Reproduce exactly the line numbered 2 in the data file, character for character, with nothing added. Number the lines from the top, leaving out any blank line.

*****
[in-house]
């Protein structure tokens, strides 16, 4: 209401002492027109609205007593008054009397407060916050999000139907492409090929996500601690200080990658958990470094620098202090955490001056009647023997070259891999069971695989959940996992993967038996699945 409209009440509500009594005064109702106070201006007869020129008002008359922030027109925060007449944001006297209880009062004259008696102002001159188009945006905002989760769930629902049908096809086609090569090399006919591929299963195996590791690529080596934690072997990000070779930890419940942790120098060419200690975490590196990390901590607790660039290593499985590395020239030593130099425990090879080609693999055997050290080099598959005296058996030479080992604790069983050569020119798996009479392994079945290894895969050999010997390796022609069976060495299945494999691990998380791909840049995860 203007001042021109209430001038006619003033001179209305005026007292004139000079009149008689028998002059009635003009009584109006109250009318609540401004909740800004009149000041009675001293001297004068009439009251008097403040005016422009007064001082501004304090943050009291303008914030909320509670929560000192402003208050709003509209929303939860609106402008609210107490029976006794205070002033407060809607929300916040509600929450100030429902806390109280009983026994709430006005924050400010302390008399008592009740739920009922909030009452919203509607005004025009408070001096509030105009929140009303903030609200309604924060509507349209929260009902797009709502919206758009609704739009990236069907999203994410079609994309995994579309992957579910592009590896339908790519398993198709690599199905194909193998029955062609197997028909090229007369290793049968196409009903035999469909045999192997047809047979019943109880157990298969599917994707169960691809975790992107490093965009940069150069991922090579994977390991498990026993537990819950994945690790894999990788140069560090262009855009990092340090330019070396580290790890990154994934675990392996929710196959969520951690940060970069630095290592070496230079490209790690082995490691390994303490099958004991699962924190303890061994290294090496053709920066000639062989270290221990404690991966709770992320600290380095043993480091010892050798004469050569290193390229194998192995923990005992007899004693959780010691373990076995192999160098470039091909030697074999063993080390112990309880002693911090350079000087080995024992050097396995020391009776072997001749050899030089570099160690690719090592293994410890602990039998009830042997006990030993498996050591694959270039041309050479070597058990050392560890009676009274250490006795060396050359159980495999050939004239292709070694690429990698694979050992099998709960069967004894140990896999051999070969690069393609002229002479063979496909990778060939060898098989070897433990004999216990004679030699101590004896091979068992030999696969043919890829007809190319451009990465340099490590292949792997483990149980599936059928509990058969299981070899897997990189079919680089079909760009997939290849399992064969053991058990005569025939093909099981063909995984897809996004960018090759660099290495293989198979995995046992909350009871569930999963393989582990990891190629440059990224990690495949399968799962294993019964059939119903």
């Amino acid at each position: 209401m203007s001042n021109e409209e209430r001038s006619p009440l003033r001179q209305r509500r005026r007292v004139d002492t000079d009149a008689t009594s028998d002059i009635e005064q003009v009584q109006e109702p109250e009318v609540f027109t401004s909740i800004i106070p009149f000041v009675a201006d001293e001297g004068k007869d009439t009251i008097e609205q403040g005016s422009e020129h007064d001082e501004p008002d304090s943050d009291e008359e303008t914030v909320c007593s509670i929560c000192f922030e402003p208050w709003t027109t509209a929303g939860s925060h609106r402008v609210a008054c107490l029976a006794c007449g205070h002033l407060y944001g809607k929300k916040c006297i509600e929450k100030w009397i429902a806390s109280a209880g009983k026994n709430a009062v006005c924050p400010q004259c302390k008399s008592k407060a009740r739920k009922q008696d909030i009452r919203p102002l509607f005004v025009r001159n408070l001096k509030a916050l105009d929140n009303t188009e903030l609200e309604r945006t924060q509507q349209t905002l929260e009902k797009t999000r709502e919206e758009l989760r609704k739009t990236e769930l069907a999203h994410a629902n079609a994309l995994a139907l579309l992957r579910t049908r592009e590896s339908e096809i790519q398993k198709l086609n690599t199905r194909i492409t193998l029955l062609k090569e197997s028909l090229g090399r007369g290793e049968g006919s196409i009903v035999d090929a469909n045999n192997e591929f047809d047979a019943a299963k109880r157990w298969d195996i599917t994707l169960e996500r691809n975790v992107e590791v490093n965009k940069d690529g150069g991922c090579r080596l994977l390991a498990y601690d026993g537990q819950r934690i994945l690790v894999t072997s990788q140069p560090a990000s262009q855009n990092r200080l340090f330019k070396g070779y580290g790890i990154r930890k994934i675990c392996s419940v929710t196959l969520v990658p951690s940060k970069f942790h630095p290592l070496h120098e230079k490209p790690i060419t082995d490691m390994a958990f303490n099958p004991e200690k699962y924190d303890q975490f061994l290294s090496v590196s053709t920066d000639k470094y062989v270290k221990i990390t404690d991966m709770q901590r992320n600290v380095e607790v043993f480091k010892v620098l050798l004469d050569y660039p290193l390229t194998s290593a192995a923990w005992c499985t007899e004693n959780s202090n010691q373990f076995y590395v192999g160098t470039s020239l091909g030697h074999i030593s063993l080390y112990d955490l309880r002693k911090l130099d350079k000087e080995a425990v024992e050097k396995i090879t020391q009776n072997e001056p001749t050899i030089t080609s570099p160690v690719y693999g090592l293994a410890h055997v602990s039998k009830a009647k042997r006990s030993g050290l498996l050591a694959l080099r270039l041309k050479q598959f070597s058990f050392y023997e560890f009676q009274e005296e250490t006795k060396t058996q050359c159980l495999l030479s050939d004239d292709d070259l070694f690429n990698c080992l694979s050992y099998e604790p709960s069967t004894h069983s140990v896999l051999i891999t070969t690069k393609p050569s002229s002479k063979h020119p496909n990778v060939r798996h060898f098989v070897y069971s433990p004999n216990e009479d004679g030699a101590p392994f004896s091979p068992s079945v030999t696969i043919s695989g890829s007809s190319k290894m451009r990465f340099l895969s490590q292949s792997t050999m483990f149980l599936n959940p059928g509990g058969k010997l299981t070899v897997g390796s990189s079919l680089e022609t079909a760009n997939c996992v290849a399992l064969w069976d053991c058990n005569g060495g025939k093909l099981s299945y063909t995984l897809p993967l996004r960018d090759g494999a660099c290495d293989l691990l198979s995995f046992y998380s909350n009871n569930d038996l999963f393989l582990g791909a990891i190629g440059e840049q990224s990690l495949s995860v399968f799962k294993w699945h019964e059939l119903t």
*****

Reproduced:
């Protein structure tokens, strides 16, 4: 209401002492027109609205007593008054009397407060916050999000139907492409090929996500601690200080990658958990470094620098202090955490001056009647023997070259891999069971695989959940996992993967038996699945 409209009440509500009594005064109702106070201006007869020129008002008359922030027109925060007449944001006297209880009062004259008696102002001159188009945006905002989760769930629902049908096809086609090569090399006919591929299963195996590791690529080596934690072997990000070779930890419940942790120098060419200690975490590196990390901590607790660039290593499985590395020239030593130099425990090879080609693999055997050290080099598959005296058996030479080992604790069983050569020119798996009479392994079945290894895969050999010997390796022609069976060495299945494999691990998380791909840049995860 203007001042021109209430001038006619003033001179209305005026007292004139000079009149008689028998002059009635003009009584109006109250009318609540401004909740800004009149000041009675001293001297004068009439009251008097403040005016422009007064001082501004304090943050009291303008914030909320509670929560000192402003208050709003509209929303939860609106402008609210107490029976006794205070002033407060809607929300916040509600929450100030429902806390109280009983026994709430006005924050400010302390008399008592009740739920009922909030009452919203509607005004025009408070001096509030105009929140009303903030609200309604924060509507349209929260009902797009709502919206758009609704739009990236069907999203994410079609994309995994579309992957579910592009590896339908790519398993198709690599199905194909193998029955062609197997028909090229007369290793049968196409009903035999469909045999192997047809047979019943109880157990298969599917994707169960691809975790992107490093965009940069150069991922090579994977390991498990026993537990819950994945690790894999990788140069560090262009855009990092340090330019070396580290790890990154994934675990392996929710196959969520951690940060970069630095290592070496230079490209790690082995490691390994303490099958004991699962924190303890061994290294090496053709920066000639062989270290221990404690991966709770992320600290380095043993480091010892050798004469050569290193390229194998192995923990005992007899004693959780010691373990076995192999160098470039091909030697074999063993080390112990309880002693911090350079000087080995024992050097396995020391009776072997001749050899030089570099160690690719090592293994410890602990039998009830042997006990030993498996050591694959270039041309050479070597058990050392560890009676009274250490006795060396050359159980495999050939004239292709070694690429990698694979050992099998709960069967004894140990896999051999070969690069393609002229002479063979496909990778060939060898098989070897433990004999216990004679030699101590004896091979068992030999696969043919890829007809190319451009990465340099490590292949792997483990149980599936059928509990058969299981070899897997990189079919680089079909760009997939290849399992064969053991058990005569025939093909099981063909995984897809996004960018090759660099290495293989198979995995046992909350009871569930999963393989582990990891190629440059990224990690495949399968799962294993019964059939119903």